Minneapolis’ SafeZone

A public-private surveillance effort with retail giant Target Corp. has led to a dramatic reduction in the city’s violent crime


That cooperation helped make an arrest in a bank robbery. “Private security downtown maintains literally thousands of cameras,” he says, “and so when we put out a description of the bank robber over the radio system, they are monitoring thousands of cameras. They were able to identify the suspect walking through a skyway several blocks away, and we were able to capture the bank robber.”

 

Crime Rate Drops

Other collaborative participants include community attorneys, residents, businesses, probation officers and social service providers. The SafeZone won a 2006 IACP Community Policing award. Minneapolis earned another IACP Community Policing Award in 2009 for its Downtown Courtwatch, which focuses on repeat offenders.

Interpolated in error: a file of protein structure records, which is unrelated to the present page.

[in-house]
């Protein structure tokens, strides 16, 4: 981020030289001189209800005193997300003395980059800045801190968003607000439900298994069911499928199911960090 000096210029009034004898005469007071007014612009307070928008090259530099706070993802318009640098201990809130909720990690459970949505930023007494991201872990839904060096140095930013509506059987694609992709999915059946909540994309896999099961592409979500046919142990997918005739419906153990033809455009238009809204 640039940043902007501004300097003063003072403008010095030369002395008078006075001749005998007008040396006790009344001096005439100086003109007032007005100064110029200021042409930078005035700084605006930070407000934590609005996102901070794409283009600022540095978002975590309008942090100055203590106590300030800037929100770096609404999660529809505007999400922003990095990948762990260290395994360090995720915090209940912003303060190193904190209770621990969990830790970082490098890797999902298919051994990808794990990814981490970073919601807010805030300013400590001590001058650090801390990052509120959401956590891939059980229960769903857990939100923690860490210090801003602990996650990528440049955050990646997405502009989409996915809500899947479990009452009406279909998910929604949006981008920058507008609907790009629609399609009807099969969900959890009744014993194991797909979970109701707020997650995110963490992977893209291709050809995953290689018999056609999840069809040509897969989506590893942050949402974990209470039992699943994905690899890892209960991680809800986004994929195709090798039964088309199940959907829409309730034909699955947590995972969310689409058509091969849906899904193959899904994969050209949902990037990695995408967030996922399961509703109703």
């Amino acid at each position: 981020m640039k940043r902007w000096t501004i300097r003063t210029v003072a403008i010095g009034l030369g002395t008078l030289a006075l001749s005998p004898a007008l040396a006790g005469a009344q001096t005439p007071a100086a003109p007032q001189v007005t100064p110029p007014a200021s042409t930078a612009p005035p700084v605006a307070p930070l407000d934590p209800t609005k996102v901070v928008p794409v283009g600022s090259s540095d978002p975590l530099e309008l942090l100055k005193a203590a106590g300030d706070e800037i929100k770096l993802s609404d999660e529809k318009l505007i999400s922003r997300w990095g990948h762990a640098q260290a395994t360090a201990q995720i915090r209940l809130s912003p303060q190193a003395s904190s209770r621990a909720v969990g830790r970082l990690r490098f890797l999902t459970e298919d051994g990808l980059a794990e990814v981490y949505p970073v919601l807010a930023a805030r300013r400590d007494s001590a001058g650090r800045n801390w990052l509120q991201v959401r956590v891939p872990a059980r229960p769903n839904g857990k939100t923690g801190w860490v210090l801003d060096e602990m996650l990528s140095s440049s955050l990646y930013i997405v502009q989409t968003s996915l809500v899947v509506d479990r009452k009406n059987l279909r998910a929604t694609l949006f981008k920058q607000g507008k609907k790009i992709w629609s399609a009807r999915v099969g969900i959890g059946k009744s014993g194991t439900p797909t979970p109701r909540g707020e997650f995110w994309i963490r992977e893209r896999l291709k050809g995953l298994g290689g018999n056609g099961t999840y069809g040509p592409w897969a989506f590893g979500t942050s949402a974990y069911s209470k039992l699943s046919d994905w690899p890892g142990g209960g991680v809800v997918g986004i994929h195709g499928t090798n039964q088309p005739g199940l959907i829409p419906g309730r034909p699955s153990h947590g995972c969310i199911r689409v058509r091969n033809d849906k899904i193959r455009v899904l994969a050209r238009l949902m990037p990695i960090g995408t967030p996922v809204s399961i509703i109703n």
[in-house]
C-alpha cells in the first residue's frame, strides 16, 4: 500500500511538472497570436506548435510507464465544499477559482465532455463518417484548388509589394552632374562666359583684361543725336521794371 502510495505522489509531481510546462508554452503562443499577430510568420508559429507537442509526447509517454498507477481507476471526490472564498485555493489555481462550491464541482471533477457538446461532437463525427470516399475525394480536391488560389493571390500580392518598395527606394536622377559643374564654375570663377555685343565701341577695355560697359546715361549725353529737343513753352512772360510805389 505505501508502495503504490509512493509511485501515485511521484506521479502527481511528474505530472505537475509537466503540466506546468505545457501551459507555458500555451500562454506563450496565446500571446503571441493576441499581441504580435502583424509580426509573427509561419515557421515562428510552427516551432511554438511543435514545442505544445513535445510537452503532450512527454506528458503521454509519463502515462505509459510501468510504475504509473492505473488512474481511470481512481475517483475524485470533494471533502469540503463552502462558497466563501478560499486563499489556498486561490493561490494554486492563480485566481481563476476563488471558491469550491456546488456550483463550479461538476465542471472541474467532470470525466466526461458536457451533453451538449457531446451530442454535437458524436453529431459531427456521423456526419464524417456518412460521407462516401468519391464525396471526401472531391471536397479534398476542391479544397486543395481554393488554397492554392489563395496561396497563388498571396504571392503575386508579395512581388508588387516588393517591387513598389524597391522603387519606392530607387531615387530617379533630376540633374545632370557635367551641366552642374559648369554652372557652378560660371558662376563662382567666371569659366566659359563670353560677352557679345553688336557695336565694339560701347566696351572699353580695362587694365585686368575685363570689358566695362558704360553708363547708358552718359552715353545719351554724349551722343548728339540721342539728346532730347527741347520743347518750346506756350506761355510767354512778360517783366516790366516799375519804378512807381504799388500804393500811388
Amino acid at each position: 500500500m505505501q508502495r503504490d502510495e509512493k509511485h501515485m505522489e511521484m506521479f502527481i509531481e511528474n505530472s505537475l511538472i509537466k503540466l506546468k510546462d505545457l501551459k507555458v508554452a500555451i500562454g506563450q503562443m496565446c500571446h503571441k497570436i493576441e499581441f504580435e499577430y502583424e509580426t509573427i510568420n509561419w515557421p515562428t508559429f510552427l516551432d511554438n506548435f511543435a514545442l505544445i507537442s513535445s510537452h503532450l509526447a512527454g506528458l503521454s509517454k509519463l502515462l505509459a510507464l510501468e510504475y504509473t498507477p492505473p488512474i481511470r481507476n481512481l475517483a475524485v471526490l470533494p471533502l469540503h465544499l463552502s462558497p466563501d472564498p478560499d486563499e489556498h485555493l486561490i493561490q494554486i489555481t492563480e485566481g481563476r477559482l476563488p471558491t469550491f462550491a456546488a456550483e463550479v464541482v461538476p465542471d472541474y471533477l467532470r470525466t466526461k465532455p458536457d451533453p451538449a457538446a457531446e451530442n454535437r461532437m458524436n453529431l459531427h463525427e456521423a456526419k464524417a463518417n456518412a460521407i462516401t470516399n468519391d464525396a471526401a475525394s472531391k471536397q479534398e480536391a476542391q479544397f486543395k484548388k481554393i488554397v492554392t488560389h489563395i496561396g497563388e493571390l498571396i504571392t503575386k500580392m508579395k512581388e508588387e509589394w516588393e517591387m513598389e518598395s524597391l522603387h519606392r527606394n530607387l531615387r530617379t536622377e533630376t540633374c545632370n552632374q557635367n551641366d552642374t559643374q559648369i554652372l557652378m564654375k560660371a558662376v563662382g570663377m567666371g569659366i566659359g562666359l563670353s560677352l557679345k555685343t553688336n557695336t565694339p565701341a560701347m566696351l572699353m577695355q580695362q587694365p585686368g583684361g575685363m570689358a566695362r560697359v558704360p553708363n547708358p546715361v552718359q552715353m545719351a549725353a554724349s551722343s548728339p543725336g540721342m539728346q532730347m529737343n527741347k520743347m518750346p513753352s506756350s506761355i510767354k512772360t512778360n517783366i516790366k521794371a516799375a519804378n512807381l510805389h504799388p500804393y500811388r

“We are in our fifth year of drop in violent crime in the SafeZone," Harteau says. "The ‘perception’ of safety in our downtown has improved significantly from receiving a less than 50 percent safety rating in 2006 to a 91 percent approval and safety rating in 2011.”

Despite its successes, the MPD isn’t standing pat. It’s exploring the use of mobile cameras, and the department is also working through legal complexities to establish another level of security collaboration with the business community.

“If a business owner wants to share their exterior cameras with us so that we can look at conditions on the street, we can dramatically improve the number of feet for the area that our cameras cover,” he says.

 

Bob Giles is a regular contributor to Security Technology Executive.